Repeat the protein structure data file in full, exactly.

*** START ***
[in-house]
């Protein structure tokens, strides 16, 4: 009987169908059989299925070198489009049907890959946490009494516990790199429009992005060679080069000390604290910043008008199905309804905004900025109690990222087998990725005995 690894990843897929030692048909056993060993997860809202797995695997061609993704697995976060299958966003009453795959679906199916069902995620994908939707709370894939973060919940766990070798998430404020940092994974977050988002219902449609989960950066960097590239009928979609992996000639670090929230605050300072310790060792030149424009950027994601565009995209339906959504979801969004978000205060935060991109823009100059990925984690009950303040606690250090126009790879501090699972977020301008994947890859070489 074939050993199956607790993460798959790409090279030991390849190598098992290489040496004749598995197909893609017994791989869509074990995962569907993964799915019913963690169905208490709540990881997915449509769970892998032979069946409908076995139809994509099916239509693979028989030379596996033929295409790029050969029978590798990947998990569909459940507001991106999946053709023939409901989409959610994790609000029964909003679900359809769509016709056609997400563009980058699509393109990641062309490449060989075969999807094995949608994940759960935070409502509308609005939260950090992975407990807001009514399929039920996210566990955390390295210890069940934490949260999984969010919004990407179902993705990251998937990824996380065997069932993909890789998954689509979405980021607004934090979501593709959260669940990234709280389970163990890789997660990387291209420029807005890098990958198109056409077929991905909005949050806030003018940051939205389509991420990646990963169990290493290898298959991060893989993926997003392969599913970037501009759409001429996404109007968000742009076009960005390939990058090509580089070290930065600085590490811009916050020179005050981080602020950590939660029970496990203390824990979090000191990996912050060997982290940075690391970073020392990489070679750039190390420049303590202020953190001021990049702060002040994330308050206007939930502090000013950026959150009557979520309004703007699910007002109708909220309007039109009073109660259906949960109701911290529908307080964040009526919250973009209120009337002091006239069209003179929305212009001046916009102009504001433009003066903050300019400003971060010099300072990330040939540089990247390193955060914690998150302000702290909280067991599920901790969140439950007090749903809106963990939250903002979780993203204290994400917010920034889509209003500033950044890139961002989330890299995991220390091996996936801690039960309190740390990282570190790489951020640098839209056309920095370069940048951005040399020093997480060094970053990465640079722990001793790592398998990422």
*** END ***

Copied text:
[in-house]
């Protein structure tokens, strides 16, 4: 009987169908059989299925070198489009049907890959946490009494516990790199429009992005060679080069000390604290910043008008199905309804905004900025109690990222087998990725005995 690894990843897929030692048909056993060993997860809202797995695997061609993704697995976060299958966003009453795959679906199916069902995620994908939707709370894939973060919940766990070798998430404020940092994974977050988002219902449609989960950066960097590239009928979609992996000639670090929230605050300072310790060792030149424009950027994601565009995209339906959504979801969004978000205060935060991109823009100059990925984690009950303040606690250090126009790879501090699972977020301008994947890859070489 074939050993199956607790993460798959790409090279030991390849190598098992290489040496004749598995197909893609017994791989869509074990995962569907993964799915019913963690169905208490709540990881997915449509769970892998032979069946409908076995139809994509099916239509693979028989030379596996033929295409790029050969029978590798990947998990569909459940507001991106999946053709023939409901989409959610994790609000029964909003679900359809769509016709056609997400563009980058699509393109990641062309490449060989075969999807094995949608994940759960935070409502509308609005939260950090992975407990807001009514399929039920996210566990955390390295210890069940934490949260999984969010919004990407179902993705990251998937990824996380065997069932993909890789998954689509979405980021607004934090979501593709959260669940990234709280389970163990890789997660990387291209420029807005890098990958198109056409077929991905909005949050806030003018940051939205389509991420990646990963169990290493290898298959991060893989993926997003392969599913970037501009759409001429996404109007968000742009076009960005390939990058090509580089070290930065600085590490811009916050020179005050981080602020950590939660029970496990203390824990979090000191990996912050060997982290940075690391970073020392990489070679750039190390420049303590202020953190001021990049702060002040994330308050206007939930502090000013950026959150009557979520309004703007699910007002109708909220309007039109009073109660259906949960109701911290529908307080964040009526919250973009209120009337002091006239069209003179929305212009001046916009102009504001433009003066903050300019400003971060010099300072990330040939540089990247390193955060914690998150302000702290909280067991599920901790969140439950007090749903809106963990939250903002979780993203204290994400917010920034889509209003500033950044890139961002989330890299995991220390091996996936801690039960309190740390990282570190790489951020640098839209056309920095370069940048951005040399020093997480060094970053990465640079722990001793790592398998990422």